Welcome back to our Summer Quilt-A-Long
So far, in our Summer QAL we have looked at:
- colour for our block design
- breaking the two different block options down into basic quilt units
- chain piecing those units
- leaders & enders
- how many squares you can get from a fat quarter and a yard of fabric
- a scant ¼” seam and why it can be handy
- Half Square Triangles and Flying Geese 4 ways with tables for different sizes
This week we are going to piece the corners of our blocks and talk about using chain piecing to make very short work of sewing our blocks and how chain piecing can be used on a quilt, to quickly sew a quilt top together. If you missed the earlier parts of our QAL, you will find the instructions at the links below or on our branch page at www.irishpatchwork.com.
Step 1: Introduction, Design and colouring on 01/06/20
Step 2: Breaking down the block into basic quilt units on 15/06/20
Step 3: Half Square Triangles (HST) 29/06/20
Step 4: Flying Geese 13/06/20
Step 5: Chain Piecing the Corners
Block 1 has 4 identical corners shown here as A. As we discovered earlier, A can be treated as a 16 patch or 4x4 block with 4 rowns and 4 columns.
There are four corners per block and if you are making the quilt top four blocks so 16 corners in total.
You can make each corner one at a time or you can use Chain Piecing to sew the corners together in one go.
To Chain Piece the A corners, begin by laying out your units into piles according to the following diagram:
Sew the pieces in column 1 to column 2 by sewing the 4 pieces on the top pile and then the next 4 pieces under those until you have all of column 1 sewn to column 2.
Don’t snip the thread between the pieces of each corner but you can snip the thread between the corners themselves. There is no need to press seams at this stage.
Tip: The trick with chain piecing is to keep the pieces in the right orientation. Some people like to add a piece a masking tape to the top unit with the column number to keep things in order.
Repeat to add column 3 to the above column1+2.
Finally do the same for the last column. Again, snip the threads between each corner to make 16 identical corners with each row loosely connected with thread by rows.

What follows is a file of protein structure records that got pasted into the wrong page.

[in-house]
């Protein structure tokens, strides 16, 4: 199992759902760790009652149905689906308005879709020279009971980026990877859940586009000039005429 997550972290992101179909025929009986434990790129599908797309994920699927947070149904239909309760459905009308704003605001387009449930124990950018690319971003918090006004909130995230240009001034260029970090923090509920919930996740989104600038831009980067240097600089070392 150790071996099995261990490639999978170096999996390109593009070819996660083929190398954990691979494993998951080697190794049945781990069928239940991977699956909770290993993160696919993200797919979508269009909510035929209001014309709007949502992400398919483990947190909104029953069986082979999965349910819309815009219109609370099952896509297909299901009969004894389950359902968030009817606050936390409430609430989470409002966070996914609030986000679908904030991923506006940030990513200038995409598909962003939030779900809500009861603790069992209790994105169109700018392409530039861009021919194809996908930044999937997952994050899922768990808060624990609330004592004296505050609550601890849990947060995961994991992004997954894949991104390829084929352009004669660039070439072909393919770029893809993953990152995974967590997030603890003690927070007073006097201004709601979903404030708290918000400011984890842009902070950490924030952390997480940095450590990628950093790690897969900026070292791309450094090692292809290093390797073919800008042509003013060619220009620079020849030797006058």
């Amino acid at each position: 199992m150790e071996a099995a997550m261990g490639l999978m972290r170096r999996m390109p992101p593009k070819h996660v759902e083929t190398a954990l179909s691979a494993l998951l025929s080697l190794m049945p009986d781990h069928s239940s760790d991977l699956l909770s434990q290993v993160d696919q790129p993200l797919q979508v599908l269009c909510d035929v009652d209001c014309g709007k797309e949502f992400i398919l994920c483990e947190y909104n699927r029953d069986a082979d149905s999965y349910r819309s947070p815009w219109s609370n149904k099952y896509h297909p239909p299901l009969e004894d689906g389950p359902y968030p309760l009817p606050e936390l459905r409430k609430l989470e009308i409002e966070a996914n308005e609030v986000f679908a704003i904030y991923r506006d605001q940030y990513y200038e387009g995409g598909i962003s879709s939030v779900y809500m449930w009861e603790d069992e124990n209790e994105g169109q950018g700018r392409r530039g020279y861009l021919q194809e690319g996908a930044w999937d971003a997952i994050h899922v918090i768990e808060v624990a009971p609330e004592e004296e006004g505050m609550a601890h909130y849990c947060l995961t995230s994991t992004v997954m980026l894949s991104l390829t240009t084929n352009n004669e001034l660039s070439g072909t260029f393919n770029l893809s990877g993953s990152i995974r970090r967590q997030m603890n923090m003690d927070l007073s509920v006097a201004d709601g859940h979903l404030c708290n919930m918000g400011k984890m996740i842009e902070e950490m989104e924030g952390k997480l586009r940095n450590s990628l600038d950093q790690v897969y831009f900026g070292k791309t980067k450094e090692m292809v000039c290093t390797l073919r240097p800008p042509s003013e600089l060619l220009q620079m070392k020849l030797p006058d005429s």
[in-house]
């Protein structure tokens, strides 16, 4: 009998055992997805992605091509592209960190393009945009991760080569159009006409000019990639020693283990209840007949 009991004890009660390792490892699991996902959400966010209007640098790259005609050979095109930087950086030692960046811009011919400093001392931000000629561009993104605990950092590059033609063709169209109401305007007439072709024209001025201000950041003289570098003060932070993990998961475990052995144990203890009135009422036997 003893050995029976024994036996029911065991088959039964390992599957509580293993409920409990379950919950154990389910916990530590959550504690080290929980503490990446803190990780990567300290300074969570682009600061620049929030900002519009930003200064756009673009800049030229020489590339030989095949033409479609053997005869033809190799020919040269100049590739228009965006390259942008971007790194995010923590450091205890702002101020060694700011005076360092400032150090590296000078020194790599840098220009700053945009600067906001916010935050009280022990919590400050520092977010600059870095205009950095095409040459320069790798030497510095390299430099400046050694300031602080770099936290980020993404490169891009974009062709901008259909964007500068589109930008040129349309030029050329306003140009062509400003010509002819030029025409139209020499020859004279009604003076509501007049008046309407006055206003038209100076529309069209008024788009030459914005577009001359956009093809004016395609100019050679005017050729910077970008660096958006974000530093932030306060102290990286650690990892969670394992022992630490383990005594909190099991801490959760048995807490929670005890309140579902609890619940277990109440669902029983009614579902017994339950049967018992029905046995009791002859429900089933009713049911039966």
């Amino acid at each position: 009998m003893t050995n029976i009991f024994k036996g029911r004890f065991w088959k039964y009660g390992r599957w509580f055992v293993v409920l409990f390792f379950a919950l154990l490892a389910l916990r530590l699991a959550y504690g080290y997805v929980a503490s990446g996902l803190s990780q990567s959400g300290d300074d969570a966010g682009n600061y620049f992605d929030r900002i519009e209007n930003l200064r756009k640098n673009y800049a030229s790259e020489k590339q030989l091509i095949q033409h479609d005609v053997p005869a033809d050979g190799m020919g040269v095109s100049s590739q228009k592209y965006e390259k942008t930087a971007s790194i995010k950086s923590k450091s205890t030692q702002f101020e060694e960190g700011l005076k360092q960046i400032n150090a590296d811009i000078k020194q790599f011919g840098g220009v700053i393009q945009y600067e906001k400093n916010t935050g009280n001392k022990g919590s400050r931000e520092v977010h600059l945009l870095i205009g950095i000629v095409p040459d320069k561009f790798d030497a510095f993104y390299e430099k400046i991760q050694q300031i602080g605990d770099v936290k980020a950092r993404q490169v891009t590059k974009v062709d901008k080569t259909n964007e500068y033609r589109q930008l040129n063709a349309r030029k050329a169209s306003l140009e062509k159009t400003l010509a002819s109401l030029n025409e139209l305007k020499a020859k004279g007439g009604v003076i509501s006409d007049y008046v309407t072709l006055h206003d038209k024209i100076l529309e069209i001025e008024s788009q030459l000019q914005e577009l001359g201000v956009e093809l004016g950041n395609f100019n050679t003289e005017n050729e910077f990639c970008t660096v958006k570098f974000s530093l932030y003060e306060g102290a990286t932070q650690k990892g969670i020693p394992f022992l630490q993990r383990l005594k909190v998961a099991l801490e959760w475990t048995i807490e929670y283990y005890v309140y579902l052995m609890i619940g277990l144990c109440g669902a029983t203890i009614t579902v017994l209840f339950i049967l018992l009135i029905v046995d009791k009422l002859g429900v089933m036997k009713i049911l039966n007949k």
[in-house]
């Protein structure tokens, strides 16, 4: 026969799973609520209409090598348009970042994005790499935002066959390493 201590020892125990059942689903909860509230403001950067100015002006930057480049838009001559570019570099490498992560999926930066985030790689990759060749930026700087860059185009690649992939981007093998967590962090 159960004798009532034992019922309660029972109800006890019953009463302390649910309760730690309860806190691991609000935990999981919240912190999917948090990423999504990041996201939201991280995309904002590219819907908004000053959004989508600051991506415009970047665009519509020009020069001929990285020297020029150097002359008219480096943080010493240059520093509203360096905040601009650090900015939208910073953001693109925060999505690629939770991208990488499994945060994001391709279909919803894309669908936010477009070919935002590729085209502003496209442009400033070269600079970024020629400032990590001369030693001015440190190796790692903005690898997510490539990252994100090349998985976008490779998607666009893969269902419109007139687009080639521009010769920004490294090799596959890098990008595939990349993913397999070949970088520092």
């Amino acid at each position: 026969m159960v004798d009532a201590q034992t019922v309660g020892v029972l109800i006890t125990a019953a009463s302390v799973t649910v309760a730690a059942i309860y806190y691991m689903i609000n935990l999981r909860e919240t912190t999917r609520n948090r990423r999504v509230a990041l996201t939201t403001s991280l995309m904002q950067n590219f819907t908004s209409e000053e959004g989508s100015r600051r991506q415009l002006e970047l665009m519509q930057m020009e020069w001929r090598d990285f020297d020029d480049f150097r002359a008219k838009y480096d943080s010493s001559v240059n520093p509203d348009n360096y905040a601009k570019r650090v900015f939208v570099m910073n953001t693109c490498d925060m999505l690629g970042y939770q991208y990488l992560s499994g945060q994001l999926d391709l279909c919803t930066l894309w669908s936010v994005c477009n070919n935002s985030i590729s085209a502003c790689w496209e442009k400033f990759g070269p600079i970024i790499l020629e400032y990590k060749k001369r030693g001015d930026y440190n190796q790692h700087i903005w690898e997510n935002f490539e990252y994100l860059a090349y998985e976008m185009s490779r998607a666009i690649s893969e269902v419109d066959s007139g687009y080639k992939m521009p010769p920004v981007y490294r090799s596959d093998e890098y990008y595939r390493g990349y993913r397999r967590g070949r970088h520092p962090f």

Now is the time to press the seams. This version of the block has so many seams coming together that pressing the seams open is a good idea. If that isn’t your preference for piecing and you prefer to nest your seams (I hold my hand up as a nester!) then now is the time to press the 1st and 3rd row to one side and the 2nd and 4th to the opposite to allow the seams to nest when placed right sides together.
Sew each row together as below to make your corners for Block 1.
Block 2 has 3 identical corners shown here as A1 and 1 corner A2 that has an extra colour to make a star when all 4 blocks are sewn together.
Similar to block 1 above the A2 corners in block 2 can be treated as a 16 patch or 4x4 block with 4 rows and 4 columns.
If you are making the quilt top with 4 complete blocks, you will need 12 A1 corners and 4 A2 corners.
As above, you can make each corner one at a time or you can use Chain Piecing to sew the corners together in one go.
To Chain Piece the four A2 corners begin by laying out your units into piles according to the following diagram:
Following the instructions above sew the units in column 1 to column 2 and then add column 3 and finally column 4 to make 4 rows.
Finally sew the rows together to complete the A2 blocks.
The A1 blocks are a little different as they have squares and rectangles. To make the A1 blocks we are going to chain piece the 9 patch and add the top and sidepieces.
Layout your A1 blocks as per the diagram.
Sew the long and short rectangles to the HST as shown and set aside.
To make the remaining section of the block as a 9 patch sew the squares and HST in column 1 to column 2 and then sew to column 3 using the chain piecing method described.
Sew the rows together to complete the 9 patch.
Sew the short rectangular pieces to the left hand side of the 9 patch and finally the long rectangular piece to the top of the 9 patch to complete the block A1.
That takes care of our corners!
Chain piecing a quilt
The same principal applies to a quilt consisting of blocks or pieces that can be sewn into rows.
Sew the pieces, column 1 to column 2 and then pieces in column 3 to the previous etc. to make rows of blocks. Then sew each row together, to complete the quilt top.
Please join us in two weeks time, when we look at assembling the middle sections and have fun with some patterns for leader and ender projects that we can make while Chain Piecing.
Thanks for joining us,
Stay safe and happy sewing!
©Ruth Bourke, Mid-Western Branch